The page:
Interactive Guide to the Gippsland Lakes
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An inland sea, sheltered from the ocean by a thin line of sand dune, and bordered by national park, beaches and farmland, and dotted with quaint, yet vibrant waterside villages. Wide expanses of water for exhilarating sailing, tranquil rivers for cruising and fishing, deserted beaches, peaceful coves. The Gippsland Lakes is the largest navigable inland waterway in Australia, comprising 400 square kilometres. That’s ten times the size of Sydney Harbour!
The Gippsland Lakes: deserted beaches, portside restaurants and cafes, two national parks accessible only by boat, three rivers, totally sheltered moorings, pristine ocean beach and abundant wildlife and birdlife. Where else can you easily explore all these wonderful places, by boat, in safety?
A Unique Boating Playground – there’s nothing like it on earth
The Gippsland Lakes is truly a boating paradise where you can spend your mornings swimming, your days boating, your afternoons sipping espresso, and your evenings watching the most glorious sunsets.
You can be as energetic or as lazy as you like – the Gippsland Lakes offer both experiences.
And boating on the Lakes is very civilised. It’s NOT about having to plan, calculate and worry about dramatic tides and big seas. You’re always in sight of land or contact with civilisation (if you want it) to replenish fresh supplies or top up the water tank.
The Lakes are about easily managed distances between great destinations. They’re about buying supplies and enjoying an espresso in the sunshine, picking up the day’s papers or the day’s fish catch, and making your way to a national park where the jetty mooring and electric barbecues come free of charge for your enjoyment.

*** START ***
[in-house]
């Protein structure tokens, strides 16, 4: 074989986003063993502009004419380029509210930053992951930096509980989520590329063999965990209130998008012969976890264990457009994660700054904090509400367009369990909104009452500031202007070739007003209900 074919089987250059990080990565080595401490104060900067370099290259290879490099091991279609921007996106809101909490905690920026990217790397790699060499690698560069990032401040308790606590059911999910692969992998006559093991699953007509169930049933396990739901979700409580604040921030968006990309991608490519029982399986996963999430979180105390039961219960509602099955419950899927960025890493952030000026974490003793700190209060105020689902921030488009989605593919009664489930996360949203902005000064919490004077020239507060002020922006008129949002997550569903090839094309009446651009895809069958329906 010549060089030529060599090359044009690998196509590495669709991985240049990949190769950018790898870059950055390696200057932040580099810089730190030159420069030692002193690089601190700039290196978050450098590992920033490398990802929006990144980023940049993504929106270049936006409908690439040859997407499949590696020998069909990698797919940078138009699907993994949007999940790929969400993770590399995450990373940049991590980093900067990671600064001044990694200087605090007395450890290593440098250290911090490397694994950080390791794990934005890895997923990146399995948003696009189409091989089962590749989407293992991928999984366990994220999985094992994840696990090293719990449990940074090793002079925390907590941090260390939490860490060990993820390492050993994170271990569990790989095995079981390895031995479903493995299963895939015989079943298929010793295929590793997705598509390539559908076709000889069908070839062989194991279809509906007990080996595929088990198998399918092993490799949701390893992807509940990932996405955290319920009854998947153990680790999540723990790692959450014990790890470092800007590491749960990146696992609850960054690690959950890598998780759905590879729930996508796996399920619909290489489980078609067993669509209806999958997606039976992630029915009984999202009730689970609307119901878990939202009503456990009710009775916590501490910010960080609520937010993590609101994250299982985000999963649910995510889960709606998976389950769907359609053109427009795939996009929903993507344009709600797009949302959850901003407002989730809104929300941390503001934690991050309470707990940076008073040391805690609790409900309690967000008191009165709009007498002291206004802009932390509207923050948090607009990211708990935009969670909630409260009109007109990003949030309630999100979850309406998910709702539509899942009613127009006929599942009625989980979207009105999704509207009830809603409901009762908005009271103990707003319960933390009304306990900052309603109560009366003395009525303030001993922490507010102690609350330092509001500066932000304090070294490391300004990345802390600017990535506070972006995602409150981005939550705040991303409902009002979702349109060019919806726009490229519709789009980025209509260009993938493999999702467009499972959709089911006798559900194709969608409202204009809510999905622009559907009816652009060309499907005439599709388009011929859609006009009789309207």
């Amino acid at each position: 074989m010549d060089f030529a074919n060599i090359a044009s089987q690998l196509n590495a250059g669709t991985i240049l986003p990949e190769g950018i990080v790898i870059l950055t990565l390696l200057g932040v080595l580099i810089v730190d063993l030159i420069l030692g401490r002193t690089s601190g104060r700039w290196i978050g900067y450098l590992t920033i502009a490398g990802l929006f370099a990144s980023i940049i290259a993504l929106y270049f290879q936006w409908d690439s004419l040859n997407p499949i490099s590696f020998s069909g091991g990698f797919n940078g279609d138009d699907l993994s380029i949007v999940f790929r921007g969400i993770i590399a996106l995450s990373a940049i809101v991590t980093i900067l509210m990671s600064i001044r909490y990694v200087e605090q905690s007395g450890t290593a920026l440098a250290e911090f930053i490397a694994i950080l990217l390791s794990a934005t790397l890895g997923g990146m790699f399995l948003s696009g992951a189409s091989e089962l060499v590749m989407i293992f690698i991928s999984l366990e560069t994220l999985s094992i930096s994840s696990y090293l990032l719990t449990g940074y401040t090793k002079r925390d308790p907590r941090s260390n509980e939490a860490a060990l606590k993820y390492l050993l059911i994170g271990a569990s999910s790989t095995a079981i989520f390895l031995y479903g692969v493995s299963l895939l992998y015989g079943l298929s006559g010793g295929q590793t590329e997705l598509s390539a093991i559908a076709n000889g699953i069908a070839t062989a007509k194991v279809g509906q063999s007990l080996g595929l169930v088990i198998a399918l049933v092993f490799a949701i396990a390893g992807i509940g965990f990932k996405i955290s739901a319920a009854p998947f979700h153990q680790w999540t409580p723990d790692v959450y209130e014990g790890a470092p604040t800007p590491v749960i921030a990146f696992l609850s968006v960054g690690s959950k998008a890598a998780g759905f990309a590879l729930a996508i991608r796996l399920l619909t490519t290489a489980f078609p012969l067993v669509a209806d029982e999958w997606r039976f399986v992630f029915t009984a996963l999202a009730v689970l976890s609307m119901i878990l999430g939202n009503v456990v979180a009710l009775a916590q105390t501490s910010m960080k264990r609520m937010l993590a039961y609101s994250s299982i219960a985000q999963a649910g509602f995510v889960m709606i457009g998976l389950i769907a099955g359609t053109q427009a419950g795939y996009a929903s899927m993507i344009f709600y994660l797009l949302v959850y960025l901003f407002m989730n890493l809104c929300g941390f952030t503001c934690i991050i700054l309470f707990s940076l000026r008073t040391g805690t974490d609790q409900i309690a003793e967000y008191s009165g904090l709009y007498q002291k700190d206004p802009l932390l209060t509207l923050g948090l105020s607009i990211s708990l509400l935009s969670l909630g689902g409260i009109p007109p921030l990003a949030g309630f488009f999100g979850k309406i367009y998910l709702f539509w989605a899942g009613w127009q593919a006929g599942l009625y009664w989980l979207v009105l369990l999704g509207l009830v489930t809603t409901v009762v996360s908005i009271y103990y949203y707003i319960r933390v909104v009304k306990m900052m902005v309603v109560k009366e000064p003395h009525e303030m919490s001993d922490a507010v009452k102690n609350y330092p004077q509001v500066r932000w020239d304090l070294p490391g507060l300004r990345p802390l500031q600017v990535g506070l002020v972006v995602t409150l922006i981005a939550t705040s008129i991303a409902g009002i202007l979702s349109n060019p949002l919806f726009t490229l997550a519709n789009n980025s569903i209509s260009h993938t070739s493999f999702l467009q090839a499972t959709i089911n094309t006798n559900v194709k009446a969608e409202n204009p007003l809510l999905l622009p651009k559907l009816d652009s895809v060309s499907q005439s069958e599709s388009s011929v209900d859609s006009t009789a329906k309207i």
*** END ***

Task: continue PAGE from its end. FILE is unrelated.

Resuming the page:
There are three main lakes that make up the Gippsland Lakes: Lake King, Lake Victoria and Lake Wellington. And there are numerous navigable bays and inlets, such as Bancroft Bay, Duck Arm, Box’s Creek and Reeve Channel.
Three rivers flow into Lake King: The Tambo, Nicholson and Mitchell. All of them are navigable to the Princes Highway bridges (the Mitchell River requires local knowledge). On the Tambo, Riviera Nautic’s cruisers can pass under the bridge at Swan Reach and journey as far as ‘The Cliffs’.
Charter Limits – where can we go?
The charter cruising limits are:
> In the east: Barrier Landing and Kalimna Jetty. The boats cannot cross the entrance into Lakes Entrance township.
> In the west: Plover Point at the western end of the McLennan Straits.
> Tambo River: the Princes Hwy bridge for yachts, the cliffs for cruisers.
Nicholson River: the Princes Hwy bridge. Mitchell River: explore the silt jetties, speak to Riviera Nautic before venturing further.
Just 3.5 hours east of Melbourne, the Gippsland Lakes are close enough for a weekend getaway. Easily accessed by road on major highways from Melbourne, Sydney and Canberra. Save on airfares!